Sanchez hit .274/.330/.485 with 18 home runs and 62 RBI combined at Double-A Trenton and Triple-A Scranton-Wilkes Barre last season.
Flowers, 29, has played his entire career with the Chicago White Sox and is a career .223 hitter with 46 home runs.
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West Monroe for at least 20 years.(Photo: Courtesy)
The huge, colorful flowers that move in the breeze at Wood and Trenton streets in West Monroe have been plucked — temporarily.
Brooke Foy said the sculpture will be removed for about a week, depending on if she hits any snags, so it can be repainted to its original colors and parts that allow movement can be replaced. Her company ARROW Public Art will do the restoration work.
Created by Edmund Williamson, the sculpture has been located in downtown West Monroe for at least 20 years. Downtown West Monroe Revitalization Group will fund the work.
In the news
West Monroe Parks and Recreation Director Doug Seegers said the project is part of an overall downtown beautification effort for which the city of West Monroe, the West Monroe-West Ouachita Chamber of Commerce and the revitalization group have partnered.
Seegers said the city of West Monroe provided new landscaping in this area and added a Little Library on the Alley that was designed, built and donated by local craftsman Johnny Cascio.
As a fundraiser for the restoration, Newk's Eatery, 811 Splane Drive, West Monroe, will donate 10 percent of pre-tax sales between 5 p.m. and 9 p.m. Nov. 14 on orders.
Charlie could think about were the tragic cases of Jasleen Bannerjee -- she could summon lightning, but she wasn't immune to it -- and Trenton Smythe, who flew up so high and fast that he shot out to space and never returned. It would be bad enough if his ability were something floral. The idea of dying from it was mortifying. It can't be, Charlie thought. Something must be wrong with me.
His mother arrived ten minutes later. In the interval, Mrs. Wong's brown and beige den had transformed into a florist's Technicolor dream.
"How beautiful," his mother exclaimed.
Charlie burst into tears. Forget-me-nots accumulated around them in cobalt drifts.
"What's wrong with me?" he sobbed.
Charlie hadn't shown any outward signs of puberty, a known requirement for manifesting. He had yet to fill out his muscles or pop any pimples, and baby fat rounded his cheeks. The school choir director kept trying to recruit him to sing soprano.
"This can't be my ability!" Charlie's voice scraped low, confirming what the flowers had hinted at.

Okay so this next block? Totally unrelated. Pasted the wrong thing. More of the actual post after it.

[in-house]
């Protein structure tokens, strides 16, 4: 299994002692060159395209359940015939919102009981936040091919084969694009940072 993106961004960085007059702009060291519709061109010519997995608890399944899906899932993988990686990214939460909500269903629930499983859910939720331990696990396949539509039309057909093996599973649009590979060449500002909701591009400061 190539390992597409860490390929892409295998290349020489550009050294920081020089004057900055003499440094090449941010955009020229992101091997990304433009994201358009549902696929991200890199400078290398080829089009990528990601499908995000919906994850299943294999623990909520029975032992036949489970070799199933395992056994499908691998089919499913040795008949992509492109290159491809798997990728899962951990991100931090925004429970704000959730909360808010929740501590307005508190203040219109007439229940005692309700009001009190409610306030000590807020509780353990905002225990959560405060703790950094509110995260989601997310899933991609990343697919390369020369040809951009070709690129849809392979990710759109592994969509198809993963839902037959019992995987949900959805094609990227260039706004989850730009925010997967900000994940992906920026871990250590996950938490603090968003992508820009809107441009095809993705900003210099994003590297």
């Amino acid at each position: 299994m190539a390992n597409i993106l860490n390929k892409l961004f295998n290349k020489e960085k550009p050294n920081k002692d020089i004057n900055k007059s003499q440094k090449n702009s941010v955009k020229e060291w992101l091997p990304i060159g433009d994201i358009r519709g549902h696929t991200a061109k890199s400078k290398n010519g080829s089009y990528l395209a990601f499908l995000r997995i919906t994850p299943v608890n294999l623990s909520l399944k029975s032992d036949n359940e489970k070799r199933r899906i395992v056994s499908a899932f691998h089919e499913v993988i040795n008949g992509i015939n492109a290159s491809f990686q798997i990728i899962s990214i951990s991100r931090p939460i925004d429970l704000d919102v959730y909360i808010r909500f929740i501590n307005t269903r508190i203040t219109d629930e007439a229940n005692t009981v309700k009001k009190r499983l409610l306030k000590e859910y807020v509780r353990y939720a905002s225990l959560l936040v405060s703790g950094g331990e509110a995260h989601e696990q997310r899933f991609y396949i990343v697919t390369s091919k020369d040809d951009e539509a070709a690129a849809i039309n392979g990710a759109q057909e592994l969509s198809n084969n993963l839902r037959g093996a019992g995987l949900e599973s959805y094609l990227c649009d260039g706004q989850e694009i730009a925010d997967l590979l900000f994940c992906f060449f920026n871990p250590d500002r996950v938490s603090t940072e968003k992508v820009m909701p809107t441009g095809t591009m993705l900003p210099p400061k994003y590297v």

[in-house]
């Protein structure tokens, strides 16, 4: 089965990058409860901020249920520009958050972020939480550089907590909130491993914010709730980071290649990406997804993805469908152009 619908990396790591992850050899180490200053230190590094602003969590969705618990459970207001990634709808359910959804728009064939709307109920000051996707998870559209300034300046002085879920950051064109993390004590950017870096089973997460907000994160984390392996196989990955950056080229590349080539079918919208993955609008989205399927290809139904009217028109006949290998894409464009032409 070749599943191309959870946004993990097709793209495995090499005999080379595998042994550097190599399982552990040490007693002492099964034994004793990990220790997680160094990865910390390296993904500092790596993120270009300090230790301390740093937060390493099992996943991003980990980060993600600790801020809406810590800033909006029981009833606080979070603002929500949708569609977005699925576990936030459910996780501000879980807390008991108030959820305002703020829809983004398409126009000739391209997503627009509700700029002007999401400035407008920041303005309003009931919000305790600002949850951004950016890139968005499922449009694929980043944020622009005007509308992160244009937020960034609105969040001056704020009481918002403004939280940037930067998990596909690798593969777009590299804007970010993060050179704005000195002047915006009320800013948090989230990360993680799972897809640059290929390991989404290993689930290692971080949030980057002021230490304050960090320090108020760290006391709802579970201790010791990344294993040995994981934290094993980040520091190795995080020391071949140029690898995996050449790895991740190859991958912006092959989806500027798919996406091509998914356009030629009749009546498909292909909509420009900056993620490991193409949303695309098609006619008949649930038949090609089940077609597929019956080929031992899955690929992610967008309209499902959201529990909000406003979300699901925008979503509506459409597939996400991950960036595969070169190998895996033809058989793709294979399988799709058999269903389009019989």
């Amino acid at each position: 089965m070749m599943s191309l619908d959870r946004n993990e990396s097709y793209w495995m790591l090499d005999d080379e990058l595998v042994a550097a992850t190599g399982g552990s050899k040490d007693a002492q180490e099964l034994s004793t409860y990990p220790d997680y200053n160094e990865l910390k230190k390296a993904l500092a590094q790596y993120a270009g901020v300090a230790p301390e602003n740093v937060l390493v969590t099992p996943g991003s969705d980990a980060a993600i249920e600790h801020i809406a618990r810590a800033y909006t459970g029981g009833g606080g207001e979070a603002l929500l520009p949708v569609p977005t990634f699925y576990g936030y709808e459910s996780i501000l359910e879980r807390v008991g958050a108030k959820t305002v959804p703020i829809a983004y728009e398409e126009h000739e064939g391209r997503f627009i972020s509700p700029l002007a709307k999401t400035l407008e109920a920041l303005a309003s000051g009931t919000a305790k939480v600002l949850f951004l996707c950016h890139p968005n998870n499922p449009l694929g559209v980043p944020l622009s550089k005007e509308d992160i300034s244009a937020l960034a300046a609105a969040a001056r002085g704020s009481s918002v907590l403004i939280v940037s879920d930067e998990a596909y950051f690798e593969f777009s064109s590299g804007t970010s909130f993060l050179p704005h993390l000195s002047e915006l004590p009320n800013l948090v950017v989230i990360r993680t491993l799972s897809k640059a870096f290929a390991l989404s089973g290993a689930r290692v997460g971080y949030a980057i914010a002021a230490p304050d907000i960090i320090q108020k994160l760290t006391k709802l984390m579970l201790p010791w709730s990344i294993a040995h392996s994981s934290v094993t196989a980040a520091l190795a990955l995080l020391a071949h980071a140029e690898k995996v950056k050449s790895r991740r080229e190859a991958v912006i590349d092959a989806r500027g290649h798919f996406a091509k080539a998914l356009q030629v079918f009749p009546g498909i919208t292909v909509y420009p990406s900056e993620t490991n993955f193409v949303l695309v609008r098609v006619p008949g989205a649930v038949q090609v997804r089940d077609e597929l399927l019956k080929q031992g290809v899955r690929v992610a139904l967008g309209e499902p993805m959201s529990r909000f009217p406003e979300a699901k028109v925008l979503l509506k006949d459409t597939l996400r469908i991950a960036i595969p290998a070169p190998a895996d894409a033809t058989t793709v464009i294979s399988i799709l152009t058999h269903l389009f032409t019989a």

"Don't be silly! What else could it be? Let's pack up your violin and get you a check-up."
At the clinic, Charlie was assigned to a counselor who introduced herself as "Miss Yaro, specialist in early-stage manifestation."
Charlie thought she was rather pretty with her straight, chestnut-colored hair and green eyes, though not as lovely as Amelie and far too old for his tastes.
"Congratulations, Charlie! How are you feeling?"
"I'm making flowers."
"Yes, you have an unusual talent."
"Unusual? This is the dumbest thing I've ever heard of! I can't fight bad guys like Nawemi. I can't help sick people or fly through tornadoes. I'm useless!"
"I understand your feelings," Miss Yaro said. "But the fact remains, this is the ability you have. Not everyone can be a war hero. Besides, Nawemi always tells me that he hates the violence he inflicts."
"You know him?"
Miss Yaro smiled. "We went to school together. Now, let's start teaching you to control your manifestations."
"Do I have to?"
"If you can't control your abilities, you could become a danger to others and yourself."
Charlie raised a skeptical eyebrow.
"Okay, maybe not to others, but you did almost choke."
"What about drugs to stop manifestations? I read about those when we were driving over."
Miss Yaro shook her head. "They're intended for extreme cases, and they come with bad side effects."
"Those drugs aren't meant for you, Charlie. Live with your ability for a while. Get to know it. You might find it easier to manage than you think."
But Charlie was determined that he wouldn't. He let her load the edocs and videos about breathing exercises onto his phone, though he had no intention of watching them. He didn't want to meditate his way to perfect flowers. If he was cursed to have the world's most pathetic ability, he was going to make sure nobody knew about it.
That night, after Charlie ate dinner and finished his homework, his parents sat down to talk with him. This was obviously one of those conversations that deserved a Formal Title.
"So you're becoming a man," his father said, eliciting a massive eye-roll from Charlie. "With great power comes great responsibility.